Context: Food Allergy and Reactions

Food Allergy, Intolerance, Sensitivity, Reactions

This is a confusing topic, because many different types of problems can give rise to health problems that can be described as adverse reactions to food.

The hall-mark of an immune response is that it can be triggered by very small, and even very tiny, “doses” of exposure to foods. When the reaction is milder or moderate, a stronger response with a larger exposure is the common experience. For anaphylactic type of reactions, when the sensitivity has become more severe, even a trace of exposure can lead to very rapid severe reaction and death. A big problem is that the person may start to take it for granted that they will have milder or moderate reactions, yet on the next exposure have a severe reaction without any warning.

In Canada, there has been a tremendous increase in the number of people seen in the emergency department for anaphylactic reactions to foods. Deaths due to food anaphylactic reactions are particularly tragic because they are avoidable and because they often involve young people.

Immune System Responses:

  • anaphylactic reactions are an immune system response that, when severe,  can cause death very quickly. Anaphylaxis involves the IgE part of the immune system. Milder anaphylactic reactions may not be recognized for what they are and may be falsely dismissed as unimportant.
  • an auto-immune attack on one’s one body tissues can be provoked by exposure to a food component – the only example known to occur is celiac disease.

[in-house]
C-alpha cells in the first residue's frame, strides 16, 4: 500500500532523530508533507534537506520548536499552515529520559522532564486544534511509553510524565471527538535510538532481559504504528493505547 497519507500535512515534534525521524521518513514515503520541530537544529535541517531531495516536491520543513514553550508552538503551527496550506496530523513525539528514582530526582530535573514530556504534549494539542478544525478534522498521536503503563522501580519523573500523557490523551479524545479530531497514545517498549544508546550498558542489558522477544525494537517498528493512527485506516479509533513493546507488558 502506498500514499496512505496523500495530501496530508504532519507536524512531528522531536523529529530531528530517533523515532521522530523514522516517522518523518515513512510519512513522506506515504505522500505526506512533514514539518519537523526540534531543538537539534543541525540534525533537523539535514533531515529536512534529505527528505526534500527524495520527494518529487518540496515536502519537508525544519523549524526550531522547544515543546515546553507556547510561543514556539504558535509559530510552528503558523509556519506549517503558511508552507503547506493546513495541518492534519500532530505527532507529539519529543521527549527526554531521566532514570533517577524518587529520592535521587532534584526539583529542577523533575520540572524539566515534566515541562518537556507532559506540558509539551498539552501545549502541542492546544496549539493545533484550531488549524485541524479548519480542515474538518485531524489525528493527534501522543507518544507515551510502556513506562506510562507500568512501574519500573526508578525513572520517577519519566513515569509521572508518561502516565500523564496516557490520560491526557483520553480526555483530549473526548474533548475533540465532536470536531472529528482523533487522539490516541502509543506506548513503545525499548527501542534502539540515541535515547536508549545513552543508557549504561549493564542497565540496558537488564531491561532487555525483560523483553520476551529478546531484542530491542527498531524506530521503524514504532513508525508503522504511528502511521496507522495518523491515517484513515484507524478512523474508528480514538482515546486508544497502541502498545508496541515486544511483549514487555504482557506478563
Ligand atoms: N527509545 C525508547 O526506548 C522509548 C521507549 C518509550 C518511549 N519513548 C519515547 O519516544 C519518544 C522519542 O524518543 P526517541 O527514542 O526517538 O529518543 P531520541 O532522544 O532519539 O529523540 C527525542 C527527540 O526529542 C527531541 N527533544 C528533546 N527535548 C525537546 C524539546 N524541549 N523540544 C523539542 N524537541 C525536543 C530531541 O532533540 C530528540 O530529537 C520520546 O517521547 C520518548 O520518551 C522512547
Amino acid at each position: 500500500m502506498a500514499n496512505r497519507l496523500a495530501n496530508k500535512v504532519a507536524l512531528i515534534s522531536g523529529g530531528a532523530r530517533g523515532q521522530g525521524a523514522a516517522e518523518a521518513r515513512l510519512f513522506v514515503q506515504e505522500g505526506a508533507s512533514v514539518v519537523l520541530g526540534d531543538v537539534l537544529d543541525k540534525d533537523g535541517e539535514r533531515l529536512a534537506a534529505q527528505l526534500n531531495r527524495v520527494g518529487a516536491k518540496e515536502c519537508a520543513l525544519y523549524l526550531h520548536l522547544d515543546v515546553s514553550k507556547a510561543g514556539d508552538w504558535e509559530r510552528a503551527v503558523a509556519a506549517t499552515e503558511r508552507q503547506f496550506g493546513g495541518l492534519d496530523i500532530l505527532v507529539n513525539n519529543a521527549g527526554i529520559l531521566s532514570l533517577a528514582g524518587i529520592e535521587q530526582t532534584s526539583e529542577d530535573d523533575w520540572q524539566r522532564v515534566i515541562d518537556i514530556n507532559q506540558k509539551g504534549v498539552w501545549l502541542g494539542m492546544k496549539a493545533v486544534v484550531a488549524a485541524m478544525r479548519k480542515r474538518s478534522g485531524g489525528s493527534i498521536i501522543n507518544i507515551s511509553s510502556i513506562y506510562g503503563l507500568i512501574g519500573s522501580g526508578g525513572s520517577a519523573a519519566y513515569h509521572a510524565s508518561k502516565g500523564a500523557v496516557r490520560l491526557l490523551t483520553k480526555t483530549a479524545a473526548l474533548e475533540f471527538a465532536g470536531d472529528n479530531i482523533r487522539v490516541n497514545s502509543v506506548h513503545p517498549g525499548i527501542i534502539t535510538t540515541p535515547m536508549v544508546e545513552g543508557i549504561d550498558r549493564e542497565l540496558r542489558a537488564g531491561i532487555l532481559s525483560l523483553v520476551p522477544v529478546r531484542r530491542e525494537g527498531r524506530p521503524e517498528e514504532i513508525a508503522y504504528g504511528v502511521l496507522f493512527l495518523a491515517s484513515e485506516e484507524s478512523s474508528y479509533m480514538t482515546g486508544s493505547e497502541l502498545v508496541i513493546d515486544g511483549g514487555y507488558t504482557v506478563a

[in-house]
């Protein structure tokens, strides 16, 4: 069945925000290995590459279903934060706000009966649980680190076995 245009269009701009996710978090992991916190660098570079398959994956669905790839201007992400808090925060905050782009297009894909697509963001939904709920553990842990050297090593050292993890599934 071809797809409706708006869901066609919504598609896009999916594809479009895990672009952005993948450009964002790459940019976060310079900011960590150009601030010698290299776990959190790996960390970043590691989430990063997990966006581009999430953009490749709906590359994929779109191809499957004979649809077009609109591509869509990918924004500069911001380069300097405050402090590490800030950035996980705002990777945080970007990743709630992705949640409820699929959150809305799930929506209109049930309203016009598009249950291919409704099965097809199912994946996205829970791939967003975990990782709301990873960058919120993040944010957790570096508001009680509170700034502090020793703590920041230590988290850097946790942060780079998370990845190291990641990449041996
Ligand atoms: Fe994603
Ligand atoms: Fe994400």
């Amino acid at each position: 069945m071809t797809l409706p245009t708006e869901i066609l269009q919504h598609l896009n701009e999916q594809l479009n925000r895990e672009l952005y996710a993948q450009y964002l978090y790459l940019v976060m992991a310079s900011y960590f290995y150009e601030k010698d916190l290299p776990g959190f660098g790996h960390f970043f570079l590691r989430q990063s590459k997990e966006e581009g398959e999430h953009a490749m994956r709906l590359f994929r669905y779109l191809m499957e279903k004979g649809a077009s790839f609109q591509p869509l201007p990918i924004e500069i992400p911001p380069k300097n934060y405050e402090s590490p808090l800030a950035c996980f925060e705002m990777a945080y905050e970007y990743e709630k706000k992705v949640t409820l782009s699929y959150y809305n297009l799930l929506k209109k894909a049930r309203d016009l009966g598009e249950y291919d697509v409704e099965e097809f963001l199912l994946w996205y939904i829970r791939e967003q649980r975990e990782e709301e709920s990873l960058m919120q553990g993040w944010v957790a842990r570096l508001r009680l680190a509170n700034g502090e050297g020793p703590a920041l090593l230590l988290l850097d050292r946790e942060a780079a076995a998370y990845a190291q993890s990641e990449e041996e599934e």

• it is now thought, but far from proven, that the syndrome we call “non-celiac gluten sensitivity” (NCGS) is caused by a non-IgE immune system response to one or more of the types of molecules in gluten-containing grains.
  • for decades there has been a running controversy about the existence or not of other types of immune-based adverse reactions to foods. The common term used is “food sensitivity”.
  • there is a syndrome called “oral food allergy” which most people and most health care practitioners have never heard of, but I find is not rare.
  • there can be contact allergy from food touching the skin.
  • there can be an allergic response to inhaling food – for example “baker’s asthma” from inhaling wheat flour. (Similarly asthma can occur from other exposures such as wood dust from specific species.)
  • reactions to histamine present in foods are not caused by an immune reaction, but look like allergic reactions because histamine is one of the body chemicals released during an immune reaction and which cause many of the symptoms of an allergic reaction (why anti-histamine medications are used for allergy).

Food Intolerance Not Based in the Immune System

For more on various gut and other symptoms related to foods and diet, have a look at other pages on this site, such as under the “Gut” heading.

  • there are various ways that foods can provoke digestive symptoms that may seem like food allergy such as –
    • poor digestion of one or more of various sugars or other carbohydrate molecules naturally present in foods. Although these are all normal components of foods, there is a lot of variability between different people in how much of one or another of these challenging molecules their digestive system can handle well. The collective term for these difficult-to-digest sugars or complex carbohydrate molecules is “FODMAPS”. This term includes some things you might not be familiar with, but also common problems such as
      • lactose intolerance,
      • fructose intolerance
      • gassiness with eating beans
    • fatty foods can cause symptoms by various means, including –
      • if the gallbladder has stones, there may be pain when fatty meals stimulate the gallbladder to do it’s normal thing of contracting to deliver bile fluid to the digestive tract
      • there is a condition referred to as BAM – bile acid malabsorption
      • slowing the movement of food out of the stomach after meals, thus making reflux more likely, particularly when going to bed within a few hours after a large meal.
  • some people have an intolerance to handling certain specific molecules in food, such as
    • oxalate
    • purines, which are metabolized to uric acid